Owing to the Russian intellectual embargo Chernyshevsky never knew the works of Marx, and when Capital appeared he had long been captive in Sredne-Vilyuisk among the Yakuts. His entire intellectual development had to take place within the surrounding medium created by this intellectual embargo. What Russian censorship would not let in scarcely existed for Russia, if at all. If there are sporadic weaknesses, sporadic instances of a limited outlook, then one can only feel admiration that there are not more of them.
Chernyshevsky, too, sees in the Russian peasant commune a means of progressing from the existing form of society to a new stage of development, higher than both the Russian commune on the one hand, and West European capitalist society with its class antagonisms on the other. And he sees a mark of superiority in the fact that Russia possesses this means, whereas the West does not.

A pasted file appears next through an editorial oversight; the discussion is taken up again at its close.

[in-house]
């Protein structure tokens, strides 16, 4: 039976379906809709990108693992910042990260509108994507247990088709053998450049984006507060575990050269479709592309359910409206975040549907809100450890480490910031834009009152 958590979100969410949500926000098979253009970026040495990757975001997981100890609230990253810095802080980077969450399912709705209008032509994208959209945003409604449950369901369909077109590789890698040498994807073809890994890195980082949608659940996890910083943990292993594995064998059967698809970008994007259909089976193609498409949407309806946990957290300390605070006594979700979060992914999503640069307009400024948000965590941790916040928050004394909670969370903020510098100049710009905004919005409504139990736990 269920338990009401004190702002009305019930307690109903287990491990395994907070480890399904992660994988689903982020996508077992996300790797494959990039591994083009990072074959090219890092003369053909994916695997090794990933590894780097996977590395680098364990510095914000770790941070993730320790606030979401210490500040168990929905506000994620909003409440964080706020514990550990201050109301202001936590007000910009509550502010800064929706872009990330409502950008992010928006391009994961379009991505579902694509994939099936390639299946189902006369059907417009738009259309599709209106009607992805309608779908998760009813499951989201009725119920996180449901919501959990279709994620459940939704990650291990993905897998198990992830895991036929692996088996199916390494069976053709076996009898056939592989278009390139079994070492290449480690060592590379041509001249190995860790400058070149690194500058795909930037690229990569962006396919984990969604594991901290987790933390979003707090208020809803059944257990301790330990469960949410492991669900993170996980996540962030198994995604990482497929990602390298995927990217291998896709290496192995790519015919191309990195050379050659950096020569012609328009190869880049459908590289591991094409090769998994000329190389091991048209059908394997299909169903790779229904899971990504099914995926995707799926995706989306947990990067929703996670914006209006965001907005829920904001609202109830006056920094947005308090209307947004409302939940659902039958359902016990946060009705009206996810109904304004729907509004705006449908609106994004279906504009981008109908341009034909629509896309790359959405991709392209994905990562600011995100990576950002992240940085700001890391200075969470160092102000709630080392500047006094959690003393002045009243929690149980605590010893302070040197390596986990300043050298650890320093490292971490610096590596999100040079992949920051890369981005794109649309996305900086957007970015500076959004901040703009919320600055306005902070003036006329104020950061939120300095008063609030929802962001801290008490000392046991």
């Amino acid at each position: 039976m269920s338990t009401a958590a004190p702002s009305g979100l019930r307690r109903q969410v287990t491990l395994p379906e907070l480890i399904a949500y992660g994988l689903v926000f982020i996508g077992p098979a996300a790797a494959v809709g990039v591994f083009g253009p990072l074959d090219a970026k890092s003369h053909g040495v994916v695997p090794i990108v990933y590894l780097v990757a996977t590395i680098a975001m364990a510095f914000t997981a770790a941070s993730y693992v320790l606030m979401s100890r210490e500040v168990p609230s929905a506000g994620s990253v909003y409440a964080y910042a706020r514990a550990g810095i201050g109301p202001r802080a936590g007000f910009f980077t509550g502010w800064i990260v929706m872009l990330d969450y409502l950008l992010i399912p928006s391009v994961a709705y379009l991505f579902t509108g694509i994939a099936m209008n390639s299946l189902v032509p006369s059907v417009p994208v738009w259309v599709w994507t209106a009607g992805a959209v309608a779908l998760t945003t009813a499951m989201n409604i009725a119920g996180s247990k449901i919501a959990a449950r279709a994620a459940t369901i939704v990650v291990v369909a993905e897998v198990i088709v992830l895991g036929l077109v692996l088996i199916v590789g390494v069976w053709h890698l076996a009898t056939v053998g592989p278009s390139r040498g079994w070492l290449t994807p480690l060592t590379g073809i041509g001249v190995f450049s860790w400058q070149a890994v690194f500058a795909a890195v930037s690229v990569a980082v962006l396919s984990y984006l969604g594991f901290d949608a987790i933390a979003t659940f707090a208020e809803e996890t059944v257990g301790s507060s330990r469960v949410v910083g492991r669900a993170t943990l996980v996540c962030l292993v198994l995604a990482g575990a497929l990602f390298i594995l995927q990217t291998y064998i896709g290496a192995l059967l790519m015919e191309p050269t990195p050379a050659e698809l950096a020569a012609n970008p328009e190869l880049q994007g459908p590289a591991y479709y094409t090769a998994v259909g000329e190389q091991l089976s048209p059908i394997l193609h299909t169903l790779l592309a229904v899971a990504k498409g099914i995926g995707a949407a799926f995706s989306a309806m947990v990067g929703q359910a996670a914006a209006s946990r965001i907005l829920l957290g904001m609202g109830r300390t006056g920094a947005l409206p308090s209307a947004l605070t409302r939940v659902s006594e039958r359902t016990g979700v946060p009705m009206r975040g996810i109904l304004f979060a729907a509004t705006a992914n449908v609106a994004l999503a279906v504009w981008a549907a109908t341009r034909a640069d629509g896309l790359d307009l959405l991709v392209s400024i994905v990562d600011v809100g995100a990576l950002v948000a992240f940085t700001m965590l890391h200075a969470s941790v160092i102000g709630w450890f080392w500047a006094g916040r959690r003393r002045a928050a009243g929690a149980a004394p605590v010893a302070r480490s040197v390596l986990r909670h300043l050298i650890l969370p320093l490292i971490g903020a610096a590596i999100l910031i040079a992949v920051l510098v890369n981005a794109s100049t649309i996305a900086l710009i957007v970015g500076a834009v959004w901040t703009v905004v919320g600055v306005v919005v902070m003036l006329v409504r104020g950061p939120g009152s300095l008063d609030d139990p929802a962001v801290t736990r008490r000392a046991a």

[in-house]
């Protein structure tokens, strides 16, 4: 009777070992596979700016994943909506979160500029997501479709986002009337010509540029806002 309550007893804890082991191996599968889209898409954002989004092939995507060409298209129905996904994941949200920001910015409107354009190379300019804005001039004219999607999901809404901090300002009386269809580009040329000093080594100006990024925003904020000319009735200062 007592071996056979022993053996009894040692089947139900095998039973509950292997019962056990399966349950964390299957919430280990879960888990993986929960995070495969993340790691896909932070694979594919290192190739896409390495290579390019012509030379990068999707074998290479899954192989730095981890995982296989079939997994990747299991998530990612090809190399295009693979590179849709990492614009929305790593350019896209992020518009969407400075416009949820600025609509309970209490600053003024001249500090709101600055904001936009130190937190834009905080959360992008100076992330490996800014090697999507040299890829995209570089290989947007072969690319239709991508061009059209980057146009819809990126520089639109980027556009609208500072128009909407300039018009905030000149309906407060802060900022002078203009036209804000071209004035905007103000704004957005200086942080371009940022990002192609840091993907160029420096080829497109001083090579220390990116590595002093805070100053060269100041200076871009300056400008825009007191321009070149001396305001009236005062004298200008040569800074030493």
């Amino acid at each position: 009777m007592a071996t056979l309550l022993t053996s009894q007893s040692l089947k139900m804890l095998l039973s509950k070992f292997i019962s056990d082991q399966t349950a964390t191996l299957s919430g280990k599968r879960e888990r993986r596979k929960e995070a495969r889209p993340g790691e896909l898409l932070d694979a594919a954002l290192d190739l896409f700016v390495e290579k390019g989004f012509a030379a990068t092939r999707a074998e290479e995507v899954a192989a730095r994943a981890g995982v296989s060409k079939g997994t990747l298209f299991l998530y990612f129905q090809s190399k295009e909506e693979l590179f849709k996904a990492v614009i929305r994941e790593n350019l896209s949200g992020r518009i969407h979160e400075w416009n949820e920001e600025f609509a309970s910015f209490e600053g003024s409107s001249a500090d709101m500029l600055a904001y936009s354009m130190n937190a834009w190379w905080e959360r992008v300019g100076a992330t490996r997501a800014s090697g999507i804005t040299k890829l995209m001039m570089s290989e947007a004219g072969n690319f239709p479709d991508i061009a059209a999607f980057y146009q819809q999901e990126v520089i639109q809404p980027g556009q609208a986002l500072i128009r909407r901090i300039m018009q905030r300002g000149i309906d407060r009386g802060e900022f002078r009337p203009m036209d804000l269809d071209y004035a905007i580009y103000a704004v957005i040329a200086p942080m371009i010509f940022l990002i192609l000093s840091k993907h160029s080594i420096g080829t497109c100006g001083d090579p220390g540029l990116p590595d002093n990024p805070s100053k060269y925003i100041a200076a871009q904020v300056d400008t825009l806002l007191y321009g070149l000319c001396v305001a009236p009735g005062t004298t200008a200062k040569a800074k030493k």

“The introduction of a better order of things is greatly hindered in Western Europe by the boundless extension of the rights of the individual ... it is not easy to renounce even a negligible portion of what one is used to enjoying, and in the West the individual is used to unlimited private rights. The usefulness and necessity of mutual concessions can he learned only by bitter experience and prolonged thought. In the West, a better system of economic relations is bound up with sacrifices, and that is why it is difficult to establish. It runs counter to the habits of the English and French peasants.” But “what seems a utopia in one country exists as a fact in another ... habits which the Englishman and the Frenchman find immensely difficult to introduce into their national life exist in fact in the national life of the Russians.... The order of things for which the West is now striving by such a difficult and long road still exists in our country in the mighty national customs of our village life ... We see what deplorable consequences resulted in the West from the loss of communal land tenure and how difficult it is to give back to the Western peoples what they have lost. The example of the West must not be lost on us” (Chernyshevsky, Works, Geneva edition, Vol. V, pp. 16-19, quoted by Plekhanov, “Nasi raznoglasija”, Geneva, 1885, [16-17])